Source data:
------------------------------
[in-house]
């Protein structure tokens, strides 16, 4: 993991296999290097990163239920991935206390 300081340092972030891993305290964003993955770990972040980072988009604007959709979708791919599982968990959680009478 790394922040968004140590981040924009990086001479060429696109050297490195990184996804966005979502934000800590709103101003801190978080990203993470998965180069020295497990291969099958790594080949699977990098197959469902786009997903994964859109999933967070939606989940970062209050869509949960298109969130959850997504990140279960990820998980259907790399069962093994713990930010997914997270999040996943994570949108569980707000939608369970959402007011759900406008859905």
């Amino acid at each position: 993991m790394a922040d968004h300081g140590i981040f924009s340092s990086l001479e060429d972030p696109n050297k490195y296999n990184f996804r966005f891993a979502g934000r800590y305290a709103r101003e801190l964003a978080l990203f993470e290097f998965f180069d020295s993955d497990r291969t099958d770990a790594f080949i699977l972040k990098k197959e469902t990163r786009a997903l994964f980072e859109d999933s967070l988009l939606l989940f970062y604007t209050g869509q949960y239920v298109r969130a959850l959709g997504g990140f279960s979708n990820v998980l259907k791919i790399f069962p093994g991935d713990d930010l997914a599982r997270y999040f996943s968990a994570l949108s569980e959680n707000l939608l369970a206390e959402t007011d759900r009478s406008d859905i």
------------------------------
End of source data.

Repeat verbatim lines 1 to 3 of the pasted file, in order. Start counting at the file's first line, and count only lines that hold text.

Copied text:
[in-house]
């Protein structure tokens, strides 16, 4: 993991296999290097990163239920991935206390 300081340092972030891993305290964003993955770990972040980072988009604007959709979708791919599982968990959680009478 790394922040968004140590981040924009990086001479060429696109050297490195990184996804966005979502934000800590709103101003801190978080990203993470998965180069020295497990291969099958790594080949699977990098197959469902786009997903994964859109999933967070939606989940970062209050869509949960298109969130959850997504990140279960990820998980259907790399069962093994713990930010997914997270999040996943994570949108569980707000939608369970959402007011759900406008859905």
């Amino acid at each position: 993991m790394a922040d968004h300081g140590i981040f924009s340092s990086l001479e060429d972030p696109n050297k490195y296999n990184f996804r966005f891993a979502g934000r800590y305290a709103r101003e801190l964003a978080l990203f993470e290097f998965f180069d020295s993955d497990r291969t099958d770990a790594f080949i699977l972040k990098k197959e469902t990163r786009a997903l994964f980072e859109d999933s967070l988009l939606l989940f970062y604007t209050g869509q949960y239920v298109r969130a959850l959709g997504g990140f279960s979708n990820v998980l259907k791919i790399f069962p093994g991935d713990d930010l997914a599982r997270y999040f996943s968990a994570l949108s569980e959680n707000l939608l369970a206390e959402t007011d759900r009478s406008d859905i």